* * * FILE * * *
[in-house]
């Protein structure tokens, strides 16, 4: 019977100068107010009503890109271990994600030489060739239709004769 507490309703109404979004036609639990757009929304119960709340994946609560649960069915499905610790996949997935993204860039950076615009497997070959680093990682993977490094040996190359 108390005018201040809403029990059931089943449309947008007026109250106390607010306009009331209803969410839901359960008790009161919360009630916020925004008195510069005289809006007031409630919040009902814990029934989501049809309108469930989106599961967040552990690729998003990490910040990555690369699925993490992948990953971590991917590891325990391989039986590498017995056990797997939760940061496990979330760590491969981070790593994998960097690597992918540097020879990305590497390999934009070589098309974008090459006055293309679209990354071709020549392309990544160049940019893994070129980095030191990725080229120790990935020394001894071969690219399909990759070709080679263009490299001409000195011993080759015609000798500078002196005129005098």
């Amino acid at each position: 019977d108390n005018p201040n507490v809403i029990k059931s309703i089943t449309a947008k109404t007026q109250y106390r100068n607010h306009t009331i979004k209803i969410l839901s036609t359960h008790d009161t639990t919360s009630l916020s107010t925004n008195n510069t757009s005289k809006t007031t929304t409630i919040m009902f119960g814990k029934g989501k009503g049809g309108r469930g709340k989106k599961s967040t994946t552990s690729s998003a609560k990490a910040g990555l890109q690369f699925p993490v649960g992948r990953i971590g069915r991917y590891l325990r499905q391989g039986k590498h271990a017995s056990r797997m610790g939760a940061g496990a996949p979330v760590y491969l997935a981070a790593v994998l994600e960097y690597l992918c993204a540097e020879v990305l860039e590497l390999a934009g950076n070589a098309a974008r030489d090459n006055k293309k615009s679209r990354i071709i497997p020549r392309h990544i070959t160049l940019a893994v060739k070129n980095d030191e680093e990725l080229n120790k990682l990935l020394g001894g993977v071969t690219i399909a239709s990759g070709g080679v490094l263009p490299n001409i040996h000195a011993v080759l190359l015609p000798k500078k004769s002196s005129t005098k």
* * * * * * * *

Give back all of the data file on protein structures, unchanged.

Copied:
[in-house]
């Protein structure tokens, strides 16, 4: 019977100068107010009503890109271990994600030489060739239709004769 507490309703109404979004036609639990757009929304119960709340994946609560649960069915499905610790996949997935993204860039950076615009497997070959680093990682993977490094040996190359 108390005018201040809403029990059931089943449309947008007026109250106390607010306009009331209803969410839901359960008790009161919360009630916020925004008195510069005289809006007031409630919040009902814990029934989501049809309108469930989106599961967040552990690729998003990490910040990555690369699925993490992948990953971590991917590891325990391989039986590498017995056990797997939760940061496990979330760590491969981070790593994998960097690597992918540097020879990305590497390999934009070589098309974008090459006055293309679209990354071709020549392309990544160049940019893994070129980095030191990725080229120790990935020394001894071969690219399909990759070709080679263009490299001409000195011993080759015609000798500078002196005129005098």
């Amino acid at each position: 019977d108390n005018p201040n507490v809403i029990k059931s309703i089943t449309a947008k109404t007026q109250y106390r100068n607010h306009t009331i979004k209803i969410l839901s036609t359960h008790d009161t639990t919360s009630l916020s107010t925004n008195n510069t757009s005289k809006t007031t929304t409630i919040m009902f119960g814990k029934g989501k009503g049809g309108r469930g709340k989106k599961s967040t994946t552990s690729s998003a609560k990490a910040g990555l890109q690369f699925p993490v649960g992948r990953i971590g069915r991917y590891l325990r499905q391989g039986k590498h271990a017995s056990r797997m610790g939760a940061g496990a996949p979330v760590y491969l997935a981070a790593v994998l994600e960097y690597l992918c993204a540097e020879v990305l860039e590497l390999a934009g950076n070589a098309a974008r030489d090459n006055k293309k615009s679209r990354i071709i497997p020549r392309h990544i070959t160049l940019a893994v060739k070129n980095d030191e680093e990725l080229n120790k990682l990935l020394g001894g993977v071969t690219i399909a239709s990759g070709g080679v490094l263009p490299n001409i040996h000195a011993v080759l190359l015609p000798k500078k004769s002196s005129t005098k």